Friday, January 6, 2006

Microsoft assists the Chinese Communists

Back in June of last year, the censoring authorities in China ordered owners of all Chinese websites and blogs to register with the government. Failure to comply results in the shutting down of your site in addition to heavy fines. I posted on the subject here, and also discovered that Bill Gates and Microsoft were providing assistance to the Communist authorities via MSN spaces:

Chinese bloggers who use Microsoft's new Chinese-language Web portal will have to watch what they say.

There are reports that users of the MSN Spaces service face restrictions on certain words, such as "freedom", "democracy" and "human rights."

Agence France-Presse said bloggers who attempted to use those words were said to generate a message saying the language was prohibited.

"This message contains a banned expression, please delete this expression," the pop-up warning reads.

MSN marketing director Adam Sohn confirmed that Microsoft was working with the Chinese government to censor language, but did not give examples.
Today, after visiting Dust my Broom, I learn that Microscam's meddling is not restricted to sites originating in China, but effects users of MSN spaces outside of China, including those in the US. Lost Budgie is following the story, as is Rebecca MacKinnon, here, here and here.

From CNET news:
The blog, written by Zhao Jing, also known as Michael Anti, was removed from MSN servers on Dec. 31, according to investigative journalist and former CNN reporter Rebecca Mackinnon. She claimed that the blog was actively removed by MSN staff rather than being blocked by Chinese authorities.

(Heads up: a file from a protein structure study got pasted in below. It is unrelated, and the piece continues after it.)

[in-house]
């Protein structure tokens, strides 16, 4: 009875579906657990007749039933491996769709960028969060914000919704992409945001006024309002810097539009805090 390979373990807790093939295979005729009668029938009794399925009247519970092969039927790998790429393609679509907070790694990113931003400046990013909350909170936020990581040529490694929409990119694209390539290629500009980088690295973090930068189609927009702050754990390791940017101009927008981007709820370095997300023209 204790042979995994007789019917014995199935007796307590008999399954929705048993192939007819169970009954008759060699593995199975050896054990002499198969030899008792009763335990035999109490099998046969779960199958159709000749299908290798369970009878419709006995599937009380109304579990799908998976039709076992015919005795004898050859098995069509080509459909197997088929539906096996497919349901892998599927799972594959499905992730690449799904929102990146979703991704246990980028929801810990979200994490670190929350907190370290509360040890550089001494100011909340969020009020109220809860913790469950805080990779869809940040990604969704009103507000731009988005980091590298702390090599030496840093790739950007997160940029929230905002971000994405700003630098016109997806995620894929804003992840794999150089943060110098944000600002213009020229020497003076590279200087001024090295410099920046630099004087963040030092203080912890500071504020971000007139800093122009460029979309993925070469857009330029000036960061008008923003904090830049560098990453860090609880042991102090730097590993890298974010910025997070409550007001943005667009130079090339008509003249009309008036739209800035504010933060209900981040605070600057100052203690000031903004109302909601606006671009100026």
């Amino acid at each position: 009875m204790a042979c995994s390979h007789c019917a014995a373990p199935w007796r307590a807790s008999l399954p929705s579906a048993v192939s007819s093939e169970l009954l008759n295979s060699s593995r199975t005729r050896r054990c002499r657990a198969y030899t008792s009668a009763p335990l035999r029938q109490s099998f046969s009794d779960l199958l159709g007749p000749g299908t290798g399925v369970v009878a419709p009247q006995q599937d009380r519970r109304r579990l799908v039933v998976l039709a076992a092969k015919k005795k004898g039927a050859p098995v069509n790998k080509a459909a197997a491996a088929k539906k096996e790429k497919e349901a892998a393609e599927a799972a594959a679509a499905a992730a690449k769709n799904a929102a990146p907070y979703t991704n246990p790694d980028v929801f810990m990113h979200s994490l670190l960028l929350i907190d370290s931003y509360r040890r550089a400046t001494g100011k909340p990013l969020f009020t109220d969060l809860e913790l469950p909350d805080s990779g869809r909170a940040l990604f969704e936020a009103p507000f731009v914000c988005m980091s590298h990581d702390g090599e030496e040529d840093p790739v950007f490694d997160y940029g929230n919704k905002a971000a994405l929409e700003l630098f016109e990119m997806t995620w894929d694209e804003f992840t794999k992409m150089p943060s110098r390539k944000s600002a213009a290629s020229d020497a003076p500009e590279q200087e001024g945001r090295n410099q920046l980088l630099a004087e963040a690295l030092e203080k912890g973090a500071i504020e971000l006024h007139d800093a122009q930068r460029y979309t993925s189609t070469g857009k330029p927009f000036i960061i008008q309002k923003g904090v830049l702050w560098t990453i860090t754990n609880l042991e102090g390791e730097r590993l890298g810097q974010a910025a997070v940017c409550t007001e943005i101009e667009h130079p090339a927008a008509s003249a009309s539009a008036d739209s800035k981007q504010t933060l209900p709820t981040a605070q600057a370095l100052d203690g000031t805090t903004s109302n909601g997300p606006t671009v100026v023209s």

A Microsoft representative told ZDNet UK on Wednesday that it blocked Anti's MSN Space blog to help ensure that the service complied with local laws in China.

"MSN is committed to ensuring that products and services comply with global and local laws, norms and industry practices. Most countries have laws and practices that require companies providing online services to make the Internet safe for local users. Occasionally, as in China, local laws and practices require consideration of unique elements," the representative said.

Questions still remain over why a site believed to be hosted in the United States has to comply with Chinese law. Microsoft responded to requests for more information on this issue by stating that "Microsoft is a multinational business and, as such, needs to manage the reality of operating in countries around the world."
It is extremely ironic and hypocritical that a company that has been instrumental in opening up communications across the world is now actively assisting oppressive, censoring regimes.